Proposed rule would require 'berms' to conatin spills at oil well sites | Prairie Public Broadcasting

Proposed rule would require 'berms' to conatin spills at oil well sites

Feb 16, 2016

The state Department of Mineral Resources is proposing a new rule to keep more spills contained in an oil well pad.

“What we’ve noticed in the statistics on spills over the last couple of years is that the percentage that are contained to the well site has been dropping,” said state mineral resources director Lynn Helms.

Helms says about two out of three spills that should have been contained on site were not contained. He says the simplest solution is to build a “perimeter berm” around the outside of the well pad.

“What that is is a small one or two foot clay berm around the entire outside of the well pad or facility location," said Helms. "If a truck overflows, or there’s a vandalism incident, or a fire at a salt water disposal well, that the material used to put out the fire stays on the pad or on the location.”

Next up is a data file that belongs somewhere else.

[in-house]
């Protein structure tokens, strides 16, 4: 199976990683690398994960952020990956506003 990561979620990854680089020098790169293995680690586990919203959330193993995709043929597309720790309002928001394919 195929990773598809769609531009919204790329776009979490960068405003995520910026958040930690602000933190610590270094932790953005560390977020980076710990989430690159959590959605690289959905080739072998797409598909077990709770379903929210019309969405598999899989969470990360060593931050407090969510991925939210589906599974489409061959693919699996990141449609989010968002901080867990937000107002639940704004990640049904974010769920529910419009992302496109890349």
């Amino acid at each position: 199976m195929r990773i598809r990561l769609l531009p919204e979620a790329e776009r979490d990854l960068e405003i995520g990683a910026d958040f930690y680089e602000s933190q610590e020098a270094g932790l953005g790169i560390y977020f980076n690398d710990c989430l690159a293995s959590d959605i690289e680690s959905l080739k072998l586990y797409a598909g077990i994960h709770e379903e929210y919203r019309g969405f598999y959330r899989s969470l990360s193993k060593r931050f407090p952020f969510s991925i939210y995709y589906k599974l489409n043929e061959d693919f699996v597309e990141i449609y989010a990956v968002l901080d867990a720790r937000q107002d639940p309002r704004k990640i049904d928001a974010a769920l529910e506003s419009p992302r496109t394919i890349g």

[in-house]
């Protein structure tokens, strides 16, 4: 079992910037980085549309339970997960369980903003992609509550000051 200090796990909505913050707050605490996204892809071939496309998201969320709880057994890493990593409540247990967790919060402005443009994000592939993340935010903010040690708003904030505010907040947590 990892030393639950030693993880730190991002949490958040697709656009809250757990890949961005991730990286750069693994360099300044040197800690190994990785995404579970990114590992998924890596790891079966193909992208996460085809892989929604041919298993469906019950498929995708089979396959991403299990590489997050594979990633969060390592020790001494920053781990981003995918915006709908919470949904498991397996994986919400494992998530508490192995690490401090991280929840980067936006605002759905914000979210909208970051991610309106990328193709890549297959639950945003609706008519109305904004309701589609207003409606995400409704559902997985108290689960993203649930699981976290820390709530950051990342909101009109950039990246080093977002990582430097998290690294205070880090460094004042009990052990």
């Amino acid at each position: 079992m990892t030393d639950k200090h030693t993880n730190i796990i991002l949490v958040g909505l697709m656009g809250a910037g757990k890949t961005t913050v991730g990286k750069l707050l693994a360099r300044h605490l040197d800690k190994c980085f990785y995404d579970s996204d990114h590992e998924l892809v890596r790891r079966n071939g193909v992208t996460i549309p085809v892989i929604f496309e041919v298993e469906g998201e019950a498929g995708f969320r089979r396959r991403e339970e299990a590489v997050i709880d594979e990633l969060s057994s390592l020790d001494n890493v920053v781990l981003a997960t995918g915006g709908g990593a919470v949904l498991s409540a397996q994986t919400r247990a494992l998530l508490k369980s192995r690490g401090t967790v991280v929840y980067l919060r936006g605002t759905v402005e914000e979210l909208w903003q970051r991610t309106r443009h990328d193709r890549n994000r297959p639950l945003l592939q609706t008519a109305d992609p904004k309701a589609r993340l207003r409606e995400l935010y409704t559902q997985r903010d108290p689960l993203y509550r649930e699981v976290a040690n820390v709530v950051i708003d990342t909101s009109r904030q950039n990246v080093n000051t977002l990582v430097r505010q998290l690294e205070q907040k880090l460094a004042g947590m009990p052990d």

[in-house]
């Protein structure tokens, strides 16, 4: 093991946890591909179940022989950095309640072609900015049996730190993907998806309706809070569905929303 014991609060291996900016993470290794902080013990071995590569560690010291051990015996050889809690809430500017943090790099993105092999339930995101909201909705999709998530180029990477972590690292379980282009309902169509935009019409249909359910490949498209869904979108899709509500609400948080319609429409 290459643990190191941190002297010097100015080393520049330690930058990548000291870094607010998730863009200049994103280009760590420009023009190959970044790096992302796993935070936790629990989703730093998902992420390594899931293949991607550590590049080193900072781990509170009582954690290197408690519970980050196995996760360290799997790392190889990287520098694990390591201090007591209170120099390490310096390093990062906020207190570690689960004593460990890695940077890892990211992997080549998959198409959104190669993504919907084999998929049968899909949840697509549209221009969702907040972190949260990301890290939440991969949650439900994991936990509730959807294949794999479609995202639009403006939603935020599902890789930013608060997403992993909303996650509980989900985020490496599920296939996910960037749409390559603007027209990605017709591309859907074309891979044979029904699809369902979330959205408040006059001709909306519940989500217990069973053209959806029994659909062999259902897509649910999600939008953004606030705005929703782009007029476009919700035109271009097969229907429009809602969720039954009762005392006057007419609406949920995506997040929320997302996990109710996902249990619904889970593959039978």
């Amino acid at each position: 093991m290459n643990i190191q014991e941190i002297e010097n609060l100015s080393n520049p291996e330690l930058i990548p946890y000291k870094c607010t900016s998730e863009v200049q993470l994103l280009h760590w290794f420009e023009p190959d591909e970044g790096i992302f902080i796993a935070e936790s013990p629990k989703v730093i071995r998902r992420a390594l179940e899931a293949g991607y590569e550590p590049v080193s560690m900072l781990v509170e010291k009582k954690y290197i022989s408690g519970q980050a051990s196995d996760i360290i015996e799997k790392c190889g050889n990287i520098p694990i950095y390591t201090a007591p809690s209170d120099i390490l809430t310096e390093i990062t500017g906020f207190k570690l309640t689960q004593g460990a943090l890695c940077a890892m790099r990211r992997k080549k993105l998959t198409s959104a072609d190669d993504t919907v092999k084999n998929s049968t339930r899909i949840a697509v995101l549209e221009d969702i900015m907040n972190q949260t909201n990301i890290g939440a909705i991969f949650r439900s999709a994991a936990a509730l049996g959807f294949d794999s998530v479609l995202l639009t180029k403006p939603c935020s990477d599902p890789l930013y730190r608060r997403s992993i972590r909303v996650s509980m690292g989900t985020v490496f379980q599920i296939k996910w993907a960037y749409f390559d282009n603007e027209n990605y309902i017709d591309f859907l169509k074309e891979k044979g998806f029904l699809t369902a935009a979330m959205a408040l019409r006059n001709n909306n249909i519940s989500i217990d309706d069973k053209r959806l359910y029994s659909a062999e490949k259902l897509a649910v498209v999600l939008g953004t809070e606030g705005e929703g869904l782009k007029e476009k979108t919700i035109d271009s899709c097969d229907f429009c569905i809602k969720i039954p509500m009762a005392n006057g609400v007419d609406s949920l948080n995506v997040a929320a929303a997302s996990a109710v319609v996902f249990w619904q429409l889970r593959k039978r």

Helms says that will add $10,000 to $15,000 to the cost of a well. He says this method has been used in Sasktchewan and Alberta.

North Dakota Petroleum Council president Ron Ness says the industry hasn’t seen the proposed new rule. But he says he’s concerned about adding more costs in a low price environment.

“Remember when we were talking about the crude oil monitoring thing a year and a half ago, when people were saying ‘It’s only a buck or two'", said Ness. "Let me tell you – a buck or two is a really big deal right now.”           

Ness says he expects the industry will have a lot to say on this new rule. It’s one of a package of rules being proposed by the Department. They will be the subject of public hearings in April, and could take effect as early as October first.

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